Whether the priest gives great advice or not, the meat of confession is in speaking specific sins in the personal presence of one who represents among us both Christ and the Church. The chief meat of confession is in hearing the words, spoken to you specifically and regarding your specific sins, “You are forgiven.”

    General confessions can only be just that, a generality. Christianity is a spirituality of specificities, not generalities. It is deeply personal. Notwithstanding the good intentions involved, one of the objectives of the Reformation was to undermine the personal role of the priesthood for a more democratic and individualist notion of each person’s direct relationship with God.

    We likely hear it stated all the time: “I don’t need to confess to a priest; I can confess my sins directly to God.” This line of thought, of course, leads to a similar statement: “I don’t need to go to church to pray; I can pray to God in the woods.”

    To undermine the personal role of priest and Church is ultimately a bad move, especially if we believe in an incarnate God who remains incarnate in his Church, which is the very Body of Christ. Christianity is always personal; it is not general.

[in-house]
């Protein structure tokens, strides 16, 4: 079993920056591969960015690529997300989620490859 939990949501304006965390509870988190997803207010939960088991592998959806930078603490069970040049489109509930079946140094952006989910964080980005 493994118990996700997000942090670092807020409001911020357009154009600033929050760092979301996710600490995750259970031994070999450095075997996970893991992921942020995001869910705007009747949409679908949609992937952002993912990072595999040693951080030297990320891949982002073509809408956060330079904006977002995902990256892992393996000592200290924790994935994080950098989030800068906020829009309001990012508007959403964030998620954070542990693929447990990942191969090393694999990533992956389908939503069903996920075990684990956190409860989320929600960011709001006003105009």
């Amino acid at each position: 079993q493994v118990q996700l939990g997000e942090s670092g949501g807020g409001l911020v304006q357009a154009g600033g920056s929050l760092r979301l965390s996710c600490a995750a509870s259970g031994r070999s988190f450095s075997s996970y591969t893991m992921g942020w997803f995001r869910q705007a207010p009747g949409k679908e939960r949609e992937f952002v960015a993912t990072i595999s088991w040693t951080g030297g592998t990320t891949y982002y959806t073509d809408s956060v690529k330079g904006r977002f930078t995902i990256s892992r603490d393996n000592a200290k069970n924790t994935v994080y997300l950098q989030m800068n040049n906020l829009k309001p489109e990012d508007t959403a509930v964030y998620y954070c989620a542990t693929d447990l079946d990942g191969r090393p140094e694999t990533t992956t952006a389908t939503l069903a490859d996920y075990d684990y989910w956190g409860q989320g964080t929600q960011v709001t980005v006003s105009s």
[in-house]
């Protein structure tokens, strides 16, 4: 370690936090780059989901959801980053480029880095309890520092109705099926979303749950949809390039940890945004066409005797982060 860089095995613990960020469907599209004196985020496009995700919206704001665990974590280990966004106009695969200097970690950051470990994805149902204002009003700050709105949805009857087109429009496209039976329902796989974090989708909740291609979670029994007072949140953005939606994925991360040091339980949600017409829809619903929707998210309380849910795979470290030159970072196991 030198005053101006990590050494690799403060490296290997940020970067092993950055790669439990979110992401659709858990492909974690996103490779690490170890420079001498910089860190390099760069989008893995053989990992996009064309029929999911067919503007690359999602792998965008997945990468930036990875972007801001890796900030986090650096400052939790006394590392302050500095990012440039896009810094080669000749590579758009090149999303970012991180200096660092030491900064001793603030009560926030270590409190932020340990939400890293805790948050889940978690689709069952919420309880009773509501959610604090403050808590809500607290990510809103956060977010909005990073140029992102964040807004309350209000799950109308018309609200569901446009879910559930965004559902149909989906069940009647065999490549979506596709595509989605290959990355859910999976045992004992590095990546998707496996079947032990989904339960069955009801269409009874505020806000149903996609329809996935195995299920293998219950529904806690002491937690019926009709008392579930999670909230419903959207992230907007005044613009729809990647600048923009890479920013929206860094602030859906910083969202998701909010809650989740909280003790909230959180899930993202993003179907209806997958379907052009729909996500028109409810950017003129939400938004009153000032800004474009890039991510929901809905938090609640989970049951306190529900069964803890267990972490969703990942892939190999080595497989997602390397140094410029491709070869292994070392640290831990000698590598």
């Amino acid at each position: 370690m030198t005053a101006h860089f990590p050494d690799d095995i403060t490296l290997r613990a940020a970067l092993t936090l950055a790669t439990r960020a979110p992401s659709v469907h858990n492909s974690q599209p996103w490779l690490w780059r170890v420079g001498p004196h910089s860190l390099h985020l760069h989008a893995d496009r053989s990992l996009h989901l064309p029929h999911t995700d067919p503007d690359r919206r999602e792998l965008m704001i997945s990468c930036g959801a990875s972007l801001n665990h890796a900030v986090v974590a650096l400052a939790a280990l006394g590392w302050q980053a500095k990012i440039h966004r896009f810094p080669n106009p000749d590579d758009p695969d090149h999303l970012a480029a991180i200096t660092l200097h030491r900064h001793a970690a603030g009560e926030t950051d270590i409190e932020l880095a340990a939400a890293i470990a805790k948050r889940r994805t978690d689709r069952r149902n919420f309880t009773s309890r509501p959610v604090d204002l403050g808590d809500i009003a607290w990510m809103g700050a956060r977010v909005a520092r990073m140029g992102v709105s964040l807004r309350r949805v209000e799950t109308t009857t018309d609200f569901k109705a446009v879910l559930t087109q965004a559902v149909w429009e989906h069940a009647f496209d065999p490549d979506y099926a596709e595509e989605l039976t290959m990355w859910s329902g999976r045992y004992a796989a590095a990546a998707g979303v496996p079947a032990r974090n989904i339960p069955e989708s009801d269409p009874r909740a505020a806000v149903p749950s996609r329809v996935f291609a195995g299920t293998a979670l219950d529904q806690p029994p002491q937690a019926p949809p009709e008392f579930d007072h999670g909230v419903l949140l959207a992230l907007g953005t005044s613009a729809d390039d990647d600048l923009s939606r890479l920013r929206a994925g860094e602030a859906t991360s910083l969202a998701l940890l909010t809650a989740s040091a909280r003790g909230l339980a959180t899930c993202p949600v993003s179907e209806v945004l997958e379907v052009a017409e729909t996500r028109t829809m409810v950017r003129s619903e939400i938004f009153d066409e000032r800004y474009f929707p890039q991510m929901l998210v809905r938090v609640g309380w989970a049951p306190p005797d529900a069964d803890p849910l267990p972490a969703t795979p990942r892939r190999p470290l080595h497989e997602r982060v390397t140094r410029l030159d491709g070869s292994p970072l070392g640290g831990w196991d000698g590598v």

So, while I agree that a sense of sin is greatly lacking among people and clergy alike, and while I also agree that any more watering down of the general confession will vaporize it altogether, I think that the general confession to begin with represents a watering down of the real act of confessing.

    The remedy, perhaps, lies not only in beefing up this prayer in the liturgy, but in emphasizing everyone’s need for personal, face to face confession with a duly ordained minister. No more of this, “None must, all can, some should.” Perhaps, being Anglicans, we will never be able to be decisive enough to say that “all must” regularly avail themselves to personal confession. We should at least say that “all should,” inasmuch as we are all sinners.

  5. James Krueger